Python: get datetime for '3 years ago today'

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In Python, how do I get a datetime object for '3 years ago today'?

UPDATE: FWIW, I don't care hugely about accuracy... i.e. it's Feb 29th today, I don't care whether I'm given Feb 28th or March 1st in my answer. Concision is more important than configurability, in this case.

import datetime
datetime.datetime.now() - datetime.timedelta(days=3*365)

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If you need to be exact use the dateutil module to calculate relative dates

from datetime import datetime
from dateutil.relativedelta import relativedelta

three_yrs_ago = datetime.now() - relativedelta(years=3)

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Subtracting 365*3 days is wrong, of course--you're crossing a leap year more than half the time.

dt = datetime.now()
dt = dt.replace(year=dt.year-3)
# datetime.datetime(2008, 3, 1, 13, 2, 36, 274276)

ED: To get the leap-year issue right,

def subtract_years(dt, years):
    try:
        dt = dt.replace(year=dt.year-years)
    except ValueError:
        dt = dt.replace(year=dt.year-years, day=dt.day-1)
    return dt

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def add_years(dt, years):
    try:
        result = datetime.datetime(dt.year + years, dt.month, dt.day, dt.hour, dt.minute, dt.second, dt.microsecond, dt.tzinfo)
    except ValueError:
        result = datetime.datetime(dt.year + years, dt.month, dt.day - 1, dt.hour, dt.minute, dt.second, dt.microsecond, dt.tzinfo)
    return result

>>> add_years(datetime.datetime.now(), -3)
datetime.datetime(2008, 3, 1, 12, 2, 35, 22000)
>>> add_years(datetime.datetime(2008, 2, 29), -3)
datetime.datetime(2005, 2, 28, 0, 0)

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Although the answer using dateutil is good, an alternative is using the pendulum package on PyPI. For more info, refer to its docs.

>>> import pendulum
>>> dt = pendulum.now().subtract(years=3)
>>> dt
DateTime(2015, 10, 5, 17, 44, 41, 82598, tzinfo=Timezone('America/New_York'))
>>> type(dt)
pendulum.datetime.DateTime

If you'll be needing the current datetime for further use, you should probably first save pendulum.now() to a variable, and then use the variable!

If you really want to avoid the timezone, use .naive().

You shouldn't need to convert the result to a native Python object, but if you really need to, one way to do it is:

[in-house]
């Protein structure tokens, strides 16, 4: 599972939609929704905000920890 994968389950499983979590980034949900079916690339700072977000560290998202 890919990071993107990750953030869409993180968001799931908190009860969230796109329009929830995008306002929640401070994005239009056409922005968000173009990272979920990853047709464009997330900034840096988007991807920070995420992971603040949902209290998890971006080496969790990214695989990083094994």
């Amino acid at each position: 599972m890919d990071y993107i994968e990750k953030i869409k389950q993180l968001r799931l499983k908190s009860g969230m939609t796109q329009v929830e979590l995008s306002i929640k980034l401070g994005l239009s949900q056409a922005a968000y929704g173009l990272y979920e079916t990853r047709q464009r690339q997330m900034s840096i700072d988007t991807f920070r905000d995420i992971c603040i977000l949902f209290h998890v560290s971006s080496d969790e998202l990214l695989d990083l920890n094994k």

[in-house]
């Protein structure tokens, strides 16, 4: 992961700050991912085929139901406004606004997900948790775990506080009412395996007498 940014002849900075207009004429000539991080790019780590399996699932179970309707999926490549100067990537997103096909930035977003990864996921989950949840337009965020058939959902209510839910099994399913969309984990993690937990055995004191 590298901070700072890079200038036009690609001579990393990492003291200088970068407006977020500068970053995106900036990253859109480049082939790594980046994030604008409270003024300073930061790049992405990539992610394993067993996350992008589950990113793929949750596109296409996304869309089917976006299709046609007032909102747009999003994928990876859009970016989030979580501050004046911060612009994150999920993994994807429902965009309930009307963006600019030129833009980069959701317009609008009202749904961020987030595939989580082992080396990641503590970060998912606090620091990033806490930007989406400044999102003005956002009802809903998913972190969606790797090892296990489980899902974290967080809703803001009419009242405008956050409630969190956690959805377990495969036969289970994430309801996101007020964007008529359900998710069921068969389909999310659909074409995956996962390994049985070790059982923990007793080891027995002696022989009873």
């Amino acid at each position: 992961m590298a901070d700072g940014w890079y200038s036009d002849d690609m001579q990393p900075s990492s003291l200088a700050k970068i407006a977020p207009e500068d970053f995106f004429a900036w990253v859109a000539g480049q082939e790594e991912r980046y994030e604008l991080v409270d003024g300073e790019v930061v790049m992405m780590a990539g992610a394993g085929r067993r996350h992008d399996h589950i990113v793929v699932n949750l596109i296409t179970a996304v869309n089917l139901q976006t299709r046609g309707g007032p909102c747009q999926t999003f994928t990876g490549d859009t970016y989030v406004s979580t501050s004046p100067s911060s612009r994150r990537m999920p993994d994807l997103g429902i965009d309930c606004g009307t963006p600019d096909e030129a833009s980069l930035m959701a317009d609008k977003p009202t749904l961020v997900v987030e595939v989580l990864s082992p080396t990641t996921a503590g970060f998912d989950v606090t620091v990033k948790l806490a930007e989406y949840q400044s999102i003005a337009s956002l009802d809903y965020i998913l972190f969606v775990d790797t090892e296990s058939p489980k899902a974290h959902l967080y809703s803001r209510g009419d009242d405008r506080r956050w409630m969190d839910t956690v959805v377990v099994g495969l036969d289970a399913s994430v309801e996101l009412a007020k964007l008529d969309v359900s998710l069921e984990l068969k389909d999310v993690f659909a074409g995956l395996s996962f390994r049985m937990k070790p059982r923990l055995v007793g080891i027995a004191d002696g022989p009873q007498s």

>>> import datetime
>>> pydt = datetime.datetime.fromisoformat(dt.isoformat())
>>> pydt
datetime.datetime(2015, 10, 5, 17, 44, 41, 82598, tzinfo=datetime.timezone(datetime.timedelta(days=-1, seconds=72000)))
>>> type(pydt)
datetime.datetime

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Comments
  • possible duplicate of How to create a DateTime equal to 15 minutes ago?
  • Presumably if it's March 1 today, you want to get March 1 no matter if a leap year occurs in between or not? I think all the existing answers fail in that regard.
  • Almost, but not quite: the difference between 15 minutes, which is invariable, and 3 years, which is not, is significant.
  • @Jason I agree with you, although from the OP's edit he doesn't seem super concerned about that, so that being the case it would be a duplicate.
  • This site really needs a way for the community to override when people accept a clearly incorrect answer. 3*365 days is not 3 years, and there's a correct answer right there.
  • AP257 said: "I don't care hugely about accuracy". I interpreted as "I don't care about leap years"
  • @Diniz: You interpreted it as "I want to be wrong". It's so easy to do this right, it's just plain silly to do it wrong--and it's bizarre to accept this answer when a correct one is available.
  • Is it correct to give a less concise but more accurate answer when the asker explicitly told the opposite?
  • +1 For simplicity. Maybe the OP just wanted an example of how to do something like this in general.
  • Thanks for simplicity. I also don't care about accuracy. I was actually looking for a difference of days anyway.
  • Well, now you have that other issue: datetime.datetime(2008,2,29).replace(year=2005) -> ValueError. It is still more accurate to catch that error and just subtract one extra day I guess.
  • I keep forgetting about replace. It makes for a simpler solution than mine.
  • @Mark: I did at first, too; I initially did what you did. The site seems to have misplaced that version in the edit history, though.
  • What happens after 2100?